# Discuss 2×2 factorial designs with relevant example.

This would be called a 2 x 2 (two-by-two) factorial design because there are two independent variables, each of which has two levels. If the first independent variable had three levels (not smiling, closed-mouth, smile, open-mouth smile), then it would be a 3 x 2 factorial design. Note that the number of distinct conditions formed by combining the levels of the

independent variables is always just the product of the numbers of levels. In a 2 x 2 design, there are four distinct conditions. In a 3 x 2 design, there are 6.

**Layout of Factorial Design: **The simplest case is what is called a 2 x 2 design.

This is the simplest case of a two way design, each IV has two levels.

###### IV A has 1 and 2.

#### IVB has 1 and 2.

- There are 4 cells: A
_{1}B_{1}, A_{1}B_{2}, A2B1, A_{2}B_{2}. - This is a 2 x 2 design. 2 x 2 tells you a lot about the design.
- There are two numbers so there 2 IVs.
- The first number is a 2 so the first IV has 2 levels.
- The second number is a 2 so the second IV has 2 levels.
- 2 x 2= 4 and that is the number of cells A 2 x 3 design.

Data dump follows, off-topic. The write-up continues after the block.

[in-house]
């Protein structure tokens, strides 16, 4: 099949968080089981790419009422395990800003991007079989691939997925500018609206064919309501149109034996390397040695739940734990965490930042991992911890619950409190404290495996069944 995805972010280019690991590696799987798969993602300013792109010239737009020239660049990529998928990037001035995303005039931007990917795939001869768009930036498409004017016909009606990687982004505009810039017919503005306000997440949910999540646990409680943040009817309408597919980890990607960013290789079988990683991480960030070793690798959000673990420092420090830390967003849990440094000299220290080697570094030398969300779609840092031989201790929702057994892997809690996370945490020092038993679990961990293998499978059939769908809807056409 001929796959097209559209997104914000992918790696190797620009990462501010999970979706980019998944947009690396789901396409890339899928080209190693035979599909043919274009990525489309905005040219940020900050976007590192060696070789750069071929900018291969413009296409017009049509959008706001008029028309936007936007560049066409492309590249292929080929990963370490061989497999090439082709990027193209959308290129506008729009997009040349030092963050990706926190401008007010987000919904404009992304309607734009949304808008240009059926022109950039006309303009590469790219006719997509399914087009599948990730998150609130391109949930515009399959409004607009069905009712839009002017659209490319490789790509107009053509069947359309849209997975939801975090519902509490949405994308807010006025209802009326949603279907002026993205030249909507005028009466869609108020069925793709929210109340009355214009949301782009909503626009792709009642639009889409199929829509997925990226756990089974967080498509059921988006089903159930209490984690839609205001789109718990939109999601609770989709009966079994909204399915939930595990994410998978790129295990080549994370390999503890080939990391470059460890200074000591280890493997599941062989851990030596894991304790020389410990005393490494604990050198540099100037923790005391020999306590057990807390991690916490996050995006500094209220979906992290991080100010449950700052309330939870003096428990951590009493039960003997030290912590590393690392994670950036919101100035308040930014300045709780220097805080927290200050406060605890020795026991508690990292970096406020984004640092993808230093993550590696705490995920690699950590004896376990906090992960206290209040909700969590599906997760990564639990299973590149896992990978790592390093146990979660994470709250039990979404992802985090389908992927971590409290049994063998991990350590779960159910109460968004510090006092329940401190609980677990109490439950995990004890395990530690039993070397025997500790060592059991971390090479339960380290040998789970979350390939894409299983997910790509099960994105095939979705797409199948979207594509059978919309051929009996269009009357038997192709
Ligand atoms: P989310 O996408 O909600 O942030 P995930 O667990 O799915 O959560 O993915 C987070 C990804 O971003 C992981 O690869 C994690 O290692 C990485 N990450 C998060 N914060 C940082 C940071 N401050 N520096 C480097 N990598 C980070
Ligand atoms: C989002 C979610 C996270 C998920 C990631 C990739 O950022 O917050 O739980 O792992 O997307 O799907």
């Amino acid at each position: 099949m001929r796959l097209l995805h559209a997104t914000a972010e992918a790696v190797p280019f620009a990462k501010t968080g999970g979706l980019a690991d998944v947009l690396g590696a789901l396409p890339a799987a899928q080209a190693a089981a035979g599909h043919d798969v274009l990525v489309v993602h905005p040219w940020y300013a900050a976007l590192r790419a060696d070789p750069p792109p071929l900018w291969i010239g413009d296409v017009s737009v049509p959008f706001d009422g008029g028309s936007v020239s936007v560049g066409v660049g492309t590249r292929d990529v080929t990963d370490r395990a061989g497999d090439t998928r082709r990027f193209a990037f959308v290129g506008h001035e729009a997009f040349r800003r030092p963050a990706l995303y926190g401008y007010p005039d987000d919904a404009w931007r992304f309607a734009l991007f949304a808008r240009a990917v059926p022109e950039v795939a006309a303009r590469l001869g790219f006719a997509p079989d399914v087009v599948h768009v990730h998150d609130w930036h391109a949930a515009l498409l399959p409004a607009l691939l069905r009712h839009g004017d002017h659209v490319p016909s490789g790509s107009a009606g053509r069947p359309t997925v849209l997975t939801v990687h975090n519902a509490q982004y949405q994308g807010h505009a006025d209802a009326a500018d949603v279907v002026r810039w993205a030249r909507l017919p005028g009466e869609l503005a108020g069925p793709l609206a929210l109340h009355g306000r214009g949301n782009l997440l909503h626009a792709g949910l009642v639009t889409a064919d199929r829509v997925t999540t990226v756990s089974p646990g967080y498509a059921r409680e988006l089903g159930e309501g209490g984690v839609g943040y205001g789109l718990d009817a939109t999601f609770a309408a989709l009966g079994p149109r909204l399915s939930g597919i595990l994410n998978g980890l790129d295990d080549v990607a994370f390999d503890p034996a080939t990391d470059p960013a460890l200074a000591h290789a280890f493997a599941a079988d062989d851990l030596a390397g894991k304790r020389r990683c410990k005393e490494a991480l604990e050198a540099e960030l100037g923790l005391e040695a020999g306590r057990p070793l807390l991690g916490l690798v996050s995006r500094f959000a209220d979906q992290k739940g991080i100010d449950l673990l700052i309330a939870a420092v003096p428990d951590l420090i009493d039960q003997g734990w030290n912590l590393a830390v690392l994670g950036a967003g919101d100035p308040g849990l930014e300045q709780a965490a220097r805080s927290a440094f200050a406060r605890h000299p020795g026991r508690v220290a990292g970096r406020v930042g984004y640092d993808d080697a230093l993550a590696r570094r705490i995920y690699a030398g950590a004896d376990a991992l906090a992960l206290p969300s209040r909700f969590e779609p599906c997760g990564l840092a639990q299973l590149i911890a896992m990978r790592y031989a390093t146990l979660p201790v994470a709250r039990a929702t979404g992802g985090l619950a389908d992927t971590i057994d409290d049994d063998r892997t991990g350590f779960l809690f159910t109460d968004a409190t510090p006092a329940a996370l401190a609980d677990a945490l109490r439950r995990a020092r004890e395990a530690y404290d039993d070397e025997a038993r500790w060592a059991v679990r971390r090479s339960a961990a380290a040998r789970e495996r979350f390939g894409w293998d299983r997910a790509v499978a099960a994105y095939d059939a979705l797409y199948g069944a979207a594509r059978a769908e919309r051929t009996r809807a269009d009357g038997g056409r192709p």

- There are two numbers so there 2 IVs.
- The first number is a 2 so the first IV has 2 levels.
- The second number is a 3 so the second IV has 3 levels.
- 2 x 3 = 6 and that is the number of cells.

**Example of Factorial Design**

The table below represents a 2 x 2 factorial design in which one independent variable is the type of psychotherapy used to treat a sample of depressed people (behavioural vs cognitive) and the other is the duration of that therapy (short vs long).

The dependent variable, which is not actually shown in this table is a measure of improvement.) Each cell in the table, therefore, represents one of the four distinct conditions, short behavioural therapy, short cognitive therapy, long behavioural therapy, and long cognitive therapy. Inside the cells, you can put different things.

In this example, it is the number of participants in each condition. (The symbol n generally refers to the number of subjects in a condition.) You could also put expected results or actual results (e.g., means and standard deviations) into the cells of the table if you wanted to.

In a factorial design, each independent variable can be manipulated between subjects or within subjects and this decision must be made separately for each one. In the design above, it makes sense that participants will receive only one kind of psychotherapy. They will receive either behavioral or cognitive, not both.

And they will receive either short or long, not both. That explains the “B”s in parentheses after each variable name they stand for “between subjects.” What this implies is that each participant will be in only one of the four distinct conditions.